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Entire community part of solution

BY SUSAN KIM | CUERO, Tex. | November 23, 1998

CUERO, Tex. (Nov. 23, 1998) -- When it comes to disaster response, Texans

in this small town don't believe in the old adage "too many cooks spoil the


In fact, the new flood response organization, DeWitt County Cares,

includes more than 40 churches, 10 different denominations, community


organizations, local foundations, youth corps, federal and state agencies,

local and national businesses, food pantries, schools, hospitals, prisoners,

and volunteers from all over the country.

"Can you tell we want this to be a comprehensive effort?" said the Rev. Tad

Tadlock, pastor at First United Methodist Church. "Our goal is to pool our


to take care of people's long-term, unmet needs. We want to help people get

back to being part of our community and to living in relative comfort."

Although DeWitt County Cares was created to provide long-term disaster

response, it has reached many short-term milestones in the four weeks since

severe flooding along the Guadalupe River displaced 2,400 people here -- about

one-third of the population.

Two days after the flood, there were 2,000 people housed in shelters. Within

three weeks, there were none.

Volunteers from both the local community and

from across the country have cleared debris, built access ramps for disabled

individuals, and are beginning to rebuild homes.

Monetary donations are being

streamlined through DeWitt County Cares to ensure priority needs are met.

Pastors and volunteers have enrolled in stress management, or "Caring for the

Caregiver," workshops. Churches are sharing sanctuary space as other churches

make repairs. Minimum security prisoners are still clearing debris and

rebuilding road and homes.

DeWitt County Cares has attracted large-scale assistance from many

organizations and businesses. The Baptist Men served more than 150,000 meals

here every day for two weeks. HEB grocery stores donated food, infant formula,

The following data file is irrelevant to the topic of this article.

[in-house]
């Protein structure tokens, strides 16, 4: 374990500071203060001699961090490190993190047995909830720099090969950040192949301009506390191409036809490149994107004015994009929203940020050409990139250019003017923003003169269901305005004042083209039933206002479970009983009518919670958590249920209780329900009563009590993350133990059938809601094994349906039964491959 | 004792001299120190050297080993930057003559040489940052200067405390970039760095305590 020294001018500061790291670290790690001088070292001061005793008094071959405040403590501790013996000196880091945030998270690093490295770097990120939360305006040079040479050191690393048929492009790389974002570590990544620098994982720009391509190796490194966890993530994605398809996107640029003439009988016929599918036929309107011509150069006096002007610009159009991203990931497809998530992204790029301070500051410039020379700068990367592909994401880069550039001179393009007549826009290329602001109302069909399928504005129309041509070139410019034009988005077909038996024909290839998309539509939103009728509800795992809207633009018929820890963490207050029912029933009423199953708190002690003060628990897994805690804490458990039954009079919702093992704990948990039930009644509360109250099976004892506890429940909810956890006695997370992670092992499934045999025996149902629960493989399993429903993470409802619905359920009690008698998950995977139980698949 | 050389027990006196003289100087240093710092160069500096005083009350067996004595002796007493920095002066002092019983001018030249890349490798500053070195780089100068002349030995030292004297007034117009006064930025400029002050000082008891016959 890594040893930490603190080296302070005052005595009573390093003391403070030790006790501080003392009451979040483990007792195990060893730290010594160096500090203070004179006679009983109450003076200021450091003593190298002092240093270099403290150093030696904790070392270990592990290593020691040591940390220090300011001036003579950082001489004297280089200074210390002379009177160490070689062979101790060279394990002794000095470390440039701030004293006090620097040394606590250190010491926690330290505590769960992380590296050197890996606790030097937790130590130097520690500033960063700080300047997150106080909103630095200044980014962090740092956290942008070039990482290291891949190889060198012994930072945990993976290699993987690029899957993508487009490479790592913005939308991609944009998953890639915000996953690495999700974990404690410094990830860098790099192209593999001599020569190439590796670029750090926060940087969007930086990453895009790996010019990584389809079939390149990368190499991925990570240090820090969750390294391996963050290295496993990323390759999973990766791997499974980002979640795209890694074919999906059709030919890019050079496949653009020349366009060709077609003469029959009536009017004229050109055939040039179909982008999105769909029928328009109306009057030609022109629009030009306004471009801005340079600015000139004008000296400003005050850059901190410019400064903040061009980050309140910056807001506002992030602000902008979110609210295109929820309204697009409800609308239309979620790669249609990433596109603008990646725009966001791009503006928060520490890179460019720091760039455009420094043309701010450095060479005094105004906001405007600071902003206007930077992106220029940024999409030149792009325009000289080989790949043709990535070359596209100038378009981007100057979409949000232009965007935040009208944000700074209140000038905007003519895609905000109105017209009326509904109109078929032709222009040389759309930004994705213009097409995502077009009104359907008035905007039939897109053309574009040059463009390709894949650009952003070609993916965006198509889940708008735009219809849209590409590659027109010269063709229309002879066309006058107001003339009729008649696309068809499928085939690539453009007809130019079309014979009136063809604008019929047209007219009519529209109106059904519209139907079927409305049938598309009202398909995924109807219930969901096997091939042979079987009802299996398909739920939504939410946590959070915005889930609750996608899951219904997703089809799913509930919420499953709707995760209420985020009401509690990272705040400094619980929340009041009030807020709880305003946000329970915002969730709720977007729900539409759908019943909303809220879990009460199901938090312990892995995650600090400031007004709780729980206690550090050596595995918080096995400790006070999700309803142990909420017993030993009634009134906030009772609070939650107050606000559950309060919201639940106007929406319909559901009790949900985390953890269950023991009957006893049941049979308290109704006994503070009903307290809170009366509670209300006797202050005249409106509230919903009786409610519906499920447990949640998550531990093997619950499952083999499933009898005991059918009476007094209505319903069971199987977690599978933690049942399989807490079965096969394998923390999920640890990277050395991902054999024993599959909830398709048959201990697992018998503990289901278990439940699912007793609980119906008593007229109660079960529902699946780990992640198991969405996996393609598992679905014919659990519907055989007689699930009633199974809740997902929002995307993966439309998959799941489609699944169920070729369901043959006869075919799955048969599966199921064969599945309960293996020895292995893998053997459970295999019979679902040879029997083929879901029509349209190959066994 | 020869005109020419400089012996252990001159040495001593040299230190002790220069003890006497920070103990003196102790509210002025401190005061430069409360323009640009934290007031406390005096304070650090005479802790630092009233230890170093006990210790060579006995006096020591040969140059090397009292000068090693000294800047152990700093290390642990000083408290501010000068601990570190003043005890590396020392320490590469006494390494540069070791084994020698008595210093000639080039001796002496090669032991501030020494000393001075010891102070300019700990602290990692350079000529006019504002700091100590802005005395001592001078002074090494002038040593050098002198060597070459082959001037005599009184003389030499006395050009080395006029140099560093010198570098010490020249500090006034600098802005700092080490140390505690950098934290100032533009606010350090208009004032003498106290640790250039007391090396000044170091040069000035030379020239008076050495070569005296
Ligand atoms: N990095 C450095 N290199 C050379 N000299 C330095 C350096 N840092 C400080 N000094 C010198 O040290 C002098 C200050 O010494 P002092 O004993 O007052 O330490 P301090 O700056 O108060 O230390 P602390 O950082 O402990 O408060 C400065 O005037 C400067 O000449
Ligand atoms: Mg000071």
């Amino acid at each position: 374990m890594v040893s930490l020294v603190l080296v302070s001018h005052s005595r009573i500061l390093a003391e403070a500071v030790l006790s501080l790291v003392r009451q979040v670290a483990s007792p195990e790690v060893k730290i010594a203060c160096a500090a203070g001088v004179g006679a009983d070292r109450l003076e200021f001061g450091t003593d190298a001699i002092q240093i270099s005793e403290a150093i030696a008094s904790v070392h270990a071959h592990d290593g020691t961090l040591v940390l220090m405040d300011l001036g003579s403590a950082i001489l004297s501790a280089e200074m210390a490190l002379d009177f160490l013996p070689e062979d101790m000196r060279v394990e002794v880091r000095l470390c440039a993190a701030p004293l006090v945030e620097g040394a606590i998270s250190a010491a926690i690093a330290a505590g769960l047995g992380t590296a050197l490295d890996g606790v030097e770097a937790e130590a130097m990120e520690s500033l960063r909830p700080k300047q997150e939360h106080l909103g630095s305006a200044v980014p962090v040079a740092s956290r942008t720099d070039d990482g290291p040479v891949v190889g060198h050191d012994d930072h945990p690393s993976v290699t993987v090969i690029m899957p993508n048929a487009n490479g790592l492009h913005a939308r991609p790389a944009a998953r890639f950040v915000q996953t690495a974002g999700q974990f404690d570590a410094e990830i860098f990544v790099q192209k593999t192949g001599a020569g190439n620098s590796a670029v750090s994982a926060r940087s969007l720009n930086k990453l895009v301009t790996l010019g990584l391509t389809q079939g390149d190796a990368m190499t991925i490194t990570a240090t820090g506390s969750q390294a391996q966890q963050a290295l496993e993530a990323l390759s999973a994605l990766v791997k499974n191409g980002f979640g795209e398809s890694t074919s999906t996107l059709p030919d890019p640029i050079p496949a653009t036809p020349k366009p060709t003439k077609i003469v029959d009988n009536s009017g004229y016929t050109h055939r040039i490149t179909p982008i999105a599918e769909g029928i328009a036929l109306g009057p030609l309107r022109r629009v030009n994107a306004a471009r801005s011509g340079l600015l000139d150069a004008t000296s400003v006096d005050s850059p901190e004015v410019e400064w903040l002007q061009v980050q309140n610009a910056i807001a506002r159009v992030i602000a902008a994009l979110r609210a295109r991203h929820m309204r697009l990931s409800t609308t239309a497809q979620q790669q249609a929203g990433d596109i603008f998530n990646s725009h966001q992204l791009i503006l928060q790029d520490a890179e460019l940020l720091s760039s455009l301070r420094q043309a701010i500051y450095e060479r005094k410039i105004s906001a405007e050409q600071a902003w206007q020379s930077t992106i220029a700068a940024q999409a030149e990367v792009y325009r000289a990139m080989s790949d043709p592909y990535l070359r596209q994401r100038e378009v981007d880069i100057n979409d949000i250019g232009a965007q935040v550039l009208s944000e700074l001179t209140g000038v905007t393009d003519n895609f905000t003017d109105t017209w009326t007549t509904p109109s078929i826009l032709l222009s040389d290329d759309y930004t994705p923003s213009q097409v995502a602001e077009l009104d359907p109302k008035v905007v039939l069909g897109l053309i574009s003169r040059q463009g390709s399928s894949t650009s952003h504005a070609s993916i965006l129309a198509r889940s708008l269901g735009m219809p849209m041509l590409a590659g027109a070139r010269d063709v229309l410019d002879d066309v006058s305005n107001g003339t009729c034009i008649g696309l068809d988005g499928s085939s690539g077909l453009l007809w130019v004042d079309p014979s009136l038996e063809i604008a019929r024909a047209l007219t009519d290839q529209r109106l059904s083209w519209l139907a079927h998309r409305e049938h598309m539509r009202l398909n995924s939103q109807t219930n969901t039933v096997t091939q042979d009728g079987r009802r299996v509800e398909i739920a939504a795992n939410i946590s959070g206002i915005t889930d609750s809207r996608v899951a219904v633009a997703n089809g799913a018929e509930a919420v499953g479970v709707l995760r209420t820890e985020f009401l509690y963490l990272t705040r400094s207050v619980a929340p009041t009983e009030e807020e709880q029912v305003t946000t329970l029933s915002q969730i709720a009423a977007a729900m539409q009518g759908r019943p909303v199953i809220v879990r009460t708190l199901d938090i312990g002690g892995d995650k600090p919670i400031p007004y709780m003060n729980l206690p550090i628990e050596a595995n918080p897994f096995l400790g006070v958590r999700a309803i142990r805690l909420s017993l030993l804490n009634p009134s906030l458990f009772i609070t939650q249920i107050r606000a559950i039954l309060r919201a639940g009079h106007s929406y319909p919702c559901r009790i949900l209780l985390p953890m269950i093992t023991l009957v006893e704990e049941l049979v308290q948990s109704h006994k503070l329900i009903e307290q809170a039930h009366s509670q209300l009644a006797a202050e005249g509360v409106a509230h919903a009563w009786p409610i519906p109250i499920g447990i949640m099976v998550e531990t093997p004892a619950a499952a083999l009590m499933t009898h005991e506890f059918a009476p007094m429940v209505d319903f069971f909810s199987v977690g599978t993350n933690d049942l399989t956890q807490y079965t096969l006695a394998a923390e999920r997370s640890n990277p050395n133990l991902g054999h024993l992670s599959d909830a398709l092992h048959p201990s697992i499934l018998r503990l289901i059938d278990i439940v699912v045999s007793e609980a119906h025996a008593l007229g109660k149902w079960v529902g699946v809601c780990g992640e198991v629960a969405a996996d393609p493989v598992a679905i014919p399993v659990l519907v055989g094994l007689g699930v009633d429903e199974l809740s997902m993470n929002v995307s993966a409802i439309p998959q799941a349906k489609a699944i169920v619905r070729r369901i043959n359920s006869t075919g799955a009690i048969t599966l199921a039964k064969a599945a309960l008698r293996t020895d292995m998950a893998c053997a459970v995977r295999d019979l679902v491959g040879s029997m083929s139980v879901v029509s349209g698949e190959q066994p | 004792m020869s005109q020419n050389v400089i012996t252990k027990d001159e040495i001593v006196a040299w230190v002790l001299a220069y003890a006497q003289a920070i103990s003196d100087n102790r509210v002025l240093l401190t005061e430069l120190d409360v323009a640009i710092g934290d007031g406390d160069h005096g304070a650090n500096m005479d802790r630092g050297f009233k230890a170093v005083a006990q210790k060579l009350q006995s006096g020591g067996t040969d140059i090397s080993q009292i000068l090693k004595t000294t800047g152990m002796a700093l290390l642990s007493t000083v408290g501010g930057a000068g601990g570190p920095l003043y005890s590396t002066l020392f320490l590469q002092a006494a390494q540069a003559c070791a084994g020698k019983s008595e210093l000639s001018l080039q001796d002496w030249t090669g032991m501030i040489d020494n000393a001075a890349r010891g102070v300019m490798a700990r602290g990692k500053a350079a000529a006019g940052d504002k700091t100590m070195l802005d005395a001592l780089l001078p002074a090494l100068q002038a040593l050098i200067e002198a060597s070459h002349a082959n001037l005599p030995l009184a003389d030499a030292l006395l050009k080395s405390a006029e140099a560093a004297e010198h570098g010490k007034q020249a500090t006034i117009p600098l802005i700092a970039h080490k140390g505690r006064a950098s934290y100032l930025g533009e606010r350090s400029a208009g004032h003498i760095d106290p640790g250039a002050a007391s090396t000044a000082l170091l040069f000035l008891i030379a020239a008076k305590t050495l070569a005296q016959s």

water, and storage. Schools served as shelters, then as sites for traveling

medical clinics that offered basic health care, tetanus shots, and counseling.

The National Guard relocated more than 1.5 tons of food when a local food

pantry was threatened by flood waters. The AmeriCorps youth program and

Christian Disaster Relief dispatched volunteer teams. And the list of business

donors keeps growing: American Glove and Safety, Abbott Laboratories, Nabisco,

Aramack Food Service.

At weekly DeWitt County Cares meetings, individual cases are brought to the

table and immediately addressed. This week it is a single parent who need child

care so she can meet with her insurance agent, an elderly couple who still

need help cleaning up, and a woman who simply needs a visit and an encouraging


"There are so many unsung heroes in this community," said Nancy Blackwell, a

member of First Presbyterian Church who coordinates volunteer efforts.

At first, people in Cuero were daunted by the sheer numbers of those in


she said. "The school was the first shelter we had the night after the flood.

The sheer numbers were overwhelming. People simply had no other place to go.

We had a 102-year-old woman, and we had babies, and we had everyone in

between. Plus, the people key to the flood response -- hospital staff, school

employees, pastors -- were often the ones who lost everything."

One hundred of the county's 300 school employees were displaced by the


How does a community -- and one new to disaster of this magnitude --

organize such a thorough response? "We already had a ministerial alliance,"

explained the Rev. Ray Tear, pastor at First Presbyterian Church.

"But after the flood

we realized we needed something more. We attended an emergency briefing, and

were asked if we would start an unmet needs committee and an interfaith

response group. Church World Service helped us coordinate it, and instead

of telling us 'do this, do that,' they acted in an advisory capacity that

really helped us tailor our response to Cuero's unique needs."

DeWitt County Cares expects to exist as long as there are flood-related

needs --

and after. "We plan to keep our structure, even if needs are met and we become

a dormant organization. That way we'll be ready if it happens again," said


Both Tadlock and Tear said they anticipate that mental health needs will


because people will not easily let go of traumatic flood-related memories and

losses. "I went to visit one family, and there was so much debris piled so

high around their house that it was like being inside a well," said Tadlock.

"This flood can be an entire sensory experience," agreed Tear. "You see the

debris, you smell the standing water, you touch your ruined furniture, you

hear countless stories of loss just like your own."

"I hope that we can be a model and help teach other communities to set up

disaster response," Blackwell said. "The sprit of cooperation here has just

been overwhelming."

Posted Nov. 23, 1998

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